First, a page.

DRT is gonna get a massive promotional push tomorrow. Perhaps it's happening by the time you read this. It's going to be free on Amazon for the next 48 hours, if you are reading this on Saturday you are S-O-L. If you are reading this when the book is free, have at it. I need them thar rankings to get big if I want to sell some books in the coming weeks. I need to come up with a health insurance payment this month and I'm going to have to dig deep as it is. Trust me, I don't like begging like this. Maybe someday I might not have to.
I'm 34 years old, hopefully wiser than I was when I started this website. Made a lot of mistakes. I continue to make a lot of mistakes. Trying every day to make things a little less shaky. Maybe, now that I've had a certain degree of fun writing this, I will devote more time to Tumbrel related posts in the following year. Not just throw stuff on here when I randomly think about it. It gets some decent hits every day, for some reason, I really should use this platform more often. I'm not making that promise. I seem to always find a way to break it so I'm not going to start now.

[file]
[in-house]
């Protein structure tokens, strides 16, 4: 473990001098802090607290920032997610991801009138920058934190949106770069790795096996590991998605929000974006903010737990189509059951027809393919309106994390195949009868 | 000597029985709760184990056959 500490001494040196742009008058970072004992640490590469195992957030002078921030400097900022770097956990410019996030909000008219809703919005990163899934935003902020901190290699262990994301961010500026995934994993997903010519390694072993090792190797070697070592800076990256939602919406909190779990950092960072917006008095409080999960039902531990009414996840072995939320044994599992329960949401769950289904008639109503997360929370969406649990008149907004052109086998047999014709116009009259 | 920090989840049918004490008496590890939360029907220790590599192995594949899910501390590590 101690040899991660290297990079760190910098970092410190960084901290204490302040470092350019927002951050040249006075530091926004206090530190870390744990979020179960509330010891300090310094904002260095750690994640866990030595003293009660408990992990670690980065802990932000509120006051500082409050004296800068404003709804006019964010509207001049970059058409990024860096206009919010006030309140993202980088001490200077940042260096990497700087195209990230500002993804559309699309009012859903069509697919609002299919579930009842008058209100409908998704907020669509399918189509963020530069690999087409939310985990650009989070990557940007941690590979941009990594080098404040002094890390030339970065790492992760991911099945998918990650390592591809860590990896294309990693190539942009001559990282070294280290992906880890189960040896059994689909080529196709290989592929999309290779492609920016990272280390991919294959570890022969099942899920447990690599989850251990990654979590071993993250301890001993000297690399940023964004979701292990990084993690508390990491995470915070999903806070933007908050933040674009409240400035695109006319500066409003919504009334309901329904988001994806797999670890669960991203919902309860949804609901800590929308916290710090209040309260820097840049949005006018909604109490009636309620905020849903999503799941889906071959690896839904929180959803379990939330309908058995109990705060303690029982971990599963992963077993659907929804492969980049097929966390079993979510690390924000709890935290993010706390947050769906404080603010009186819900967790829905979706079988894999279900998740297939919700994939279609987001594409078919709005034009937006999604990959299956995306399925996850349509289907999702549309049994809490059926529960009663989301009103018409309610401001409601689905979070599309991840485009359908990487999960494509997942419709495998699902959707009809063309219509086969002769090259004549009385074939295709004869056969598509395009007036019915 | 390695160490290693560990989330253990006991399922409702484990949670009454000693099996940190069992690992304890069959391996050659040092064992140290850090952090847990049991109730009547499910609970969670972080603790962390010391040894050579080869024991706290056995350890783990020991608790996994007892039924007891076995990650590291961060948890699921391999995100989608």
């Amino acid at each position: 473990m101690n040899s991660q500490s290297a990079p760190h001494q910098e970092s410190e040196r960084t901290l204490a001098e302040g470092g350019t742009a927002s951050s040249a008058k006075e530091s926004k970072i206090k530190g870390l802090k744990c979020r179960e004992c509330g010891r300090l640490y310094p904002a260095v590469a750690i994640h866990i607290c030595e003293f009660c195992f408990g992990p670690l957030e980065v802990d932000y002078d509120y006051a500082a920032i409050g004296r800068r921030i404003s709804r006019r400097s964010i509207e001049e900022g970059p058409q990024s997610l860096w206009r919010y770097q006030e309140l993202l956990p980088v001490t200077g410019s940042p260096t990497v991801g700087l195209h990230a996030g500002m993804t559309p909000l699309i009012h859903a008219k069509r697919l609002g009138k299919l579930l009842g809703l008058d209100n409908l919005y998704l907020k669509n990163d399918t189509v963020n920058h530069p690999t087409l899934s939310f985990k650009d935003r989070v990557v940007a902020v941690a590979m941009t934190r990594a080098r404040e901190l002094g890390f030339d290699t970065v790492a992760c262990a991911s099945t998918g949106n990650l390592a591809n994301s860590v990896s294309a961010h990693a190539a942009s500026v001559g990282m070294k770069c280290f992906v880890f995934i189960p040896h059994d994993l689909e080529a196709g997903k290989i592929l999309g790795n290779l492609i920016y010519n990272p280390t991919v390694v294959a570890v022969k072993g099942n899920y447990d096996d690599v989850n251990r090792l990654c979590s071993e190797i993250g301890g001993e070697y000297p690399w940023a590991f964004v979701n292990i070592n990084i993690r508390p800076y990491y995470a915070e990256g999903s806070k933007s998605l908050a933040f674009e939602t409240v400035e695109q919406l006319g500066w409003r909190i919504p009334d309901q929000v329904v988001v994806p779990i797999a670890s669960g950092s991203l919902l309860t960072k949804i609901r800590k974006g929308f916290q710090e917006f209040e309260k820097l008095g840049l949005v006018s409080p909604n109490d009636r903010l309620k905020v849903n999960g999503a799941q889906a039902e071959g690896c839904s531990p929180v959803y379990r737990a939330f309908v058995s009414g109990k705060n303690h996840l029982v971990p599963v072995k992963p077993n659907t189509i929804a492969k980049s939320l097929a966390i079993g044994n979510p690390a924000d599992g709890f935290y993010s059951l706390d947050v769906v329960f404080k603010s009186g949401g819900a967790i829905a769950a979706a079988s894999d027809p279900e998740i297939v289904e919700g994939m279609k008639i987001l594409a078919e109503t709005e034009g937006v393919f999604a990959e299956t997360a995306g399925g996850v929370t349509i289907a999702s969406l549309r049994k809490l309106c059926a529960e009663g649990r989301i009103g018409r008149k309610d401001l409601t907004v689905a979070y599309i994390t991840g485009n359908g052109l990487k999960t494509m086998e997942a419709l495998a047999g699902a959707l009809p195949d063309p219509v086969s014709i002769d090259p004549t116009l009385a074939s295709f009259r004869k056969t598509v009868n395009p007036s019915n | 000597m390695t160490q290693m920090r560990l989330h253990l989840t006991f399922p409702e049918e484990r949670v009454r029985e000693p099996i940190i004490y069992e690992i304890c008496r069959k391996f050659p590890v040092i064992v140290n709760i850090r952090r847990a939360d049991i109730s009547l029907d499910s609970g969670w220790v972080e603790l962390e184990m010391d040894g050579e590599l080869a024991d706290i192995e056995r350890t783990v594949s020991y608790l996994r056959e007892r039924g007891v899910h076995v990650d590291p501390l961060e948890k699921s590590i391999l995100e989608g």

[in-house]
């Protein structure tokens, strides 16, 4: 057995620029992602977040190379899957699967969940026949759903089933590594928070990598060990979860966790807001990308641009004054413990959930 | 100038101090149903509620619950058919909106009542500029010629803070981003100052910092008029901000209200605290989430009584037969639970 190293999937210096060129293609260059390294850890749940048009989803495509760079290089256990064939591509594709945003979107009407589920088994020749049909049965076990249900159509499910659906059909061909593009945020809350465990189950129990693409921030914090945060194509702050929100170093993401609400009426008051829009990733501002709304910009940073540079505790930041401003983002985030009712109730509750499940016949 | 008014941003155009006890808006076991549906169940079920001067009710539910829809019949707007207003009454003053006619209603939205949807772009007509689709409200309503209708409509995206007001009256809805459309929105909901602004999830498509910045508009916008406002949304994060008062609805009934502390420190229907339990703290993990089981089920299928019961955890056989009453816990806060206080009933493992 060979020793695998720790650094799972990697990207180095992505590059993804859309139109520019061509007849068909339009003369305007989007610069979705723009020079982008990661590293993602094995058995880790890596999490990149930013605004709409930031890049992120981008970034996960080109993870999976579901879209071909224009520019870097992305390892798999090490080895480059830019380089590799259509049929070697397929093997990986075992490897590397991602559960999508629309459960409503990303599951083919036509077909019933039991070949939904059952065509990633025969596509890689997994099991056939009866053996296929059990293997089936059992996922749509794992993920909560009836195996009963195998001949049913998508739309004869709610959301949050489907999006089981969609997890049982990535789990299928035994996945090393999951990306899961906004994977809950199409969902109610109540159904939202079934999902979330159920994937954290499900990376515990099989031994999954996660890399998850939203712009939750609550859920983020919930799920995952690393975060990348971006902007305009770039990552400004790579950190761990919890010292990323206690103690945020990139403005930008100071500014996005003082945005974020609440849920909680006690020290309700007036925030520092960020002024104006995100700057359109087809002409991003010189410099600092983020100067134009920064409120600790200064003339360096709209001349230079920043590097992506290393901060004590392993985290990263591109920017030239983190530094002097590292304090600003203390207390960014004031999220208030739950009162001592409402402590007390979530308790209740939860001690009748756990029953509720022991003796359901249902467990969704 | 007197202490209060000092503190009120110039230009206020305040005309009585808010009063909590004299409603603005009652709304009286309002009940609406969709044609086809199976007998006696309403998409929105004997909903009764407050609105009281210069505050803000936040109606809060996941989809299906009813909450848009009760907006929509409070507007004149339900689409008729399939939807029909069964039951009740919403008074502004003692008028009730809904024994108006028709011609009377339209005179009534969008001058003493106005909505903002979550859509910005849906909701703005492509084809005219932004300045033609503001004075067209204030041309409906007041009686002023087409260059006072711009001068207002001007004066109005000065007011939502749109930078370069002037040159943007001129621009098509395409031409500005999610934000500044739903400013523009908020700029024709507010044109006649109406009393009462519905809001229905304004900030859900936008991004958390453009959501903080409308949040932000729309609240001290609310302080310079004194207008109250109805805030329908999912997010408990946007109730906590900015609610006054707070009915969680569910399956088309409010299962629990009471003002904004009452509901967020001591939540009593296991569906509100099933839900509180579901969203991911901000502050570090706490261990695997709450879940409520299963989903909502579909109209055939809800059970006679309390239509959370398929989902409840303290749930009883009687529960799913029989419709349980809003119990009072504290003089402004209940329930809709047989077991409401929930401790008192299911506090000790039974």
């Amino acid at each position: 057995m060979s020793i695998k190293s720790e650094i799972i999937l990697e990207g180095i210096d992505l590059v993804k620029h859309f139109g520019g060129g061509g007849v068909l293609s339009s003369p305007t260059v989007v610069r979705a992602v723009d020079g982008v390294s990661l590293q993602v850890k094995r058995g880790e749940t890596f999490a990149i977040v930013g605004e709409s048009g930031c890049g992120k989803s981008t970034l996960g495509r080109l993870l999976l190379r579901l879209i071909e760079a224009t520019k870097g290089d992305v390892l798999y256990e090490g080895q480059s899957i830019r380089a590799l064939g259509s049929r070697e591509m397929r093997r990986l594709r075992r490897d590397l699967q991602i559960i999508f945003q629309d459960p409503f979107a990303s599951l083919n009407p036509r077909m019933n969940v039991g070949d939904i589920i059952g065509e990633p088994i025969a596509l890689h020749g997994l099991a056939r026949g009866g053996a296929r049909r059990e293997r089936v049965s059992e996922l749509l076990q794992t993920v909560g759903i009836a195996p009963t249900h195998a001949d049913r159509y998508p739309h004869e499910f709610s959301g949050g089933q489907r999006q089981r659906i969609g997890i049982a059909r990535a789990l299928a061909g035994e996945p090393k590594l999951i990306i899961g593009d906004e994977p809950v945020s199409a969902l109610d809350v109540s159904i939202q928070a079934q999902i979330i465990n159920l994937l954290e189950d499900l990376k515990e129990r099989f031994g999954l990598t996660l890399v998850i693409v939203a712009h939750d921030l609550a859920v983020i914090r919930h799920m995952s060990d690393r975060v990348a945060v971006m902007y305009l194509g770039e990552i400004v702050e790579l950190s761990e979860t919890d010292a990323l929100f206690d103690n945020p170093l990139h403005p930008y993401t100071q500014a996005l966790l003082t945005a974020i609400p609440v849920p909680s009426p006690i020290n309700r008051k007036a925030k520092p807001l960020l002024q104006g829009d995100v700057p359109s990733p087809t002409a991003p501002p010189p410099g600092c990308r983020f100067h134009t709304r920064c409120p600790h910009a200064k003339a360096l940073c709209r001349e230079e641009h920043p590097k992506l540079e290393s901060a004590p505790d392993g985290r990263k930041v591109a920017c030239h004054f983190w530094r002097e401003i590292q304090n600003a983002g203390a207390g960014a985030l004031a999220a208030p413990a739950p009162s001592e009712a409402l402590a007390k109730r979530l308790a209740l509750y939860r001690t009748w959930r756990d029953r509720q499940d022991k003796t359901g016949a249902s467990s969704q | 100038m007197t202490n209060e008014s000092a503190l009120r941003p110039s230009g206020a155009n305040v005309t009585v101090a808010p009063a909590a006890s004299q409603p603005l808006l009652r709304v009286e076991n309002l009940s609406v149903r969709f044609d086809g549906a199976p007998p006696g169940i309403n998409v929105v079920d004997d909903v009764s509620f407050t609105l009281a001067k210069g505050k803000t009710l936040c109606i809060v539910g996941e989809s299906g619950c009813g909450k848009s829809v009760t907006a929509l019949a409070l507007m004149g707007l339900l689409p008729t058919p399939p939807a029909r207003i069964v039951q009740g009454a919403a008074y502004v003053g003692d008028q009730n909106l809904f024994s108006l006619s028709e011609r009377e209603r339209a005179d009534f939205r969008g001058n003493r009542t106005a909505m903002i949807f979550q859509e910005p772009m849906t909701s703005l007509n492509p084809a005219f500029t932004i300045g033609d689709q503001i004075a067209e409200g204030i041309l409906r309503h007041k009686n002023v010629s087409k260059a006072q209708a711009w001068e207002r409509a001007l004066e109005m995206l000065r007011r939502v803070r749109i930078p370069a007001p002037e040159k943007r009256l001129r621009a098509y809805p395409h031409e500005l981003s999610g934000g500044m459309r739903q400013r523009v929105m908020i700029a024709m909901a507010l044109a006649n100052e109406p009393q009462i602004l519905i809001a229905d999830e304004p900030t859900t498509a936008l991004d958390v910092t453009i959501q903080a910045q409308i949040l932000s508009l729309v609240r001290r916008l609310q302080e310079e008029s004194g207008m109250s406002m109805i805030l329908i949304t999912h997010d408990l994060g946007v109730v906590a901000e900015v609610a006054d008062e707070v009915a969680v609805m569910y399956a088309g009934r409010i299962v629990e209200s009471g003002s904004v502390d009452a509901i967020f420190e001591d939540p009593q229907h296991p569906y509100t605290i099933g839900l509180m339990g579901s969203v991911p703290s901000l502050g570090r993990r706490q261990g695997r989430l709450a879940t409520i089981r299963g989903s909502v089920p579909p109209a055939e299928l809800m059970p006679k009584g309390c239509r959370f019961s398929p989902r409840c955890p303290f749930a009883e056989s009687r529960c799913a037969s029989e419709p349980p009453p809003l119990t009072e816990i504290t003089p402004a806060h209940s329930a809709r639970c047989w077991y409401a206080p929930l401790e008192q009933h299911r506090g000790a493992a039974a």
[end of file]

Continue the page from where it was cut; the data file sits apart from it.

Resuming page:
I'm tired of how the site looks tho. I'm going to start changing it as soon as I hit send.
So I guess I'm reviewing books now. Why not? I've developed odd coping skills over the years, so I suppose this is the latest. I'm gonna write about books for a few days until i start getting tired of it.
This post is about Gone Girl by Gillian Flynn; a book of amazing power, wit and creativity wrapped in the skin of a drippy chick thriller exercise. I liked this book a lot more than I thought I would.
When I review books, in a rule that I made up seconds ago because I felt like it, I'm not going to discuss the plot. When I hear a book is good, I do whatever I can to avoid plot descriptions because I don't care about the plot. It doesn't matter. Plot is merely the guts of a book, the piecemeal thing that moves the pages along.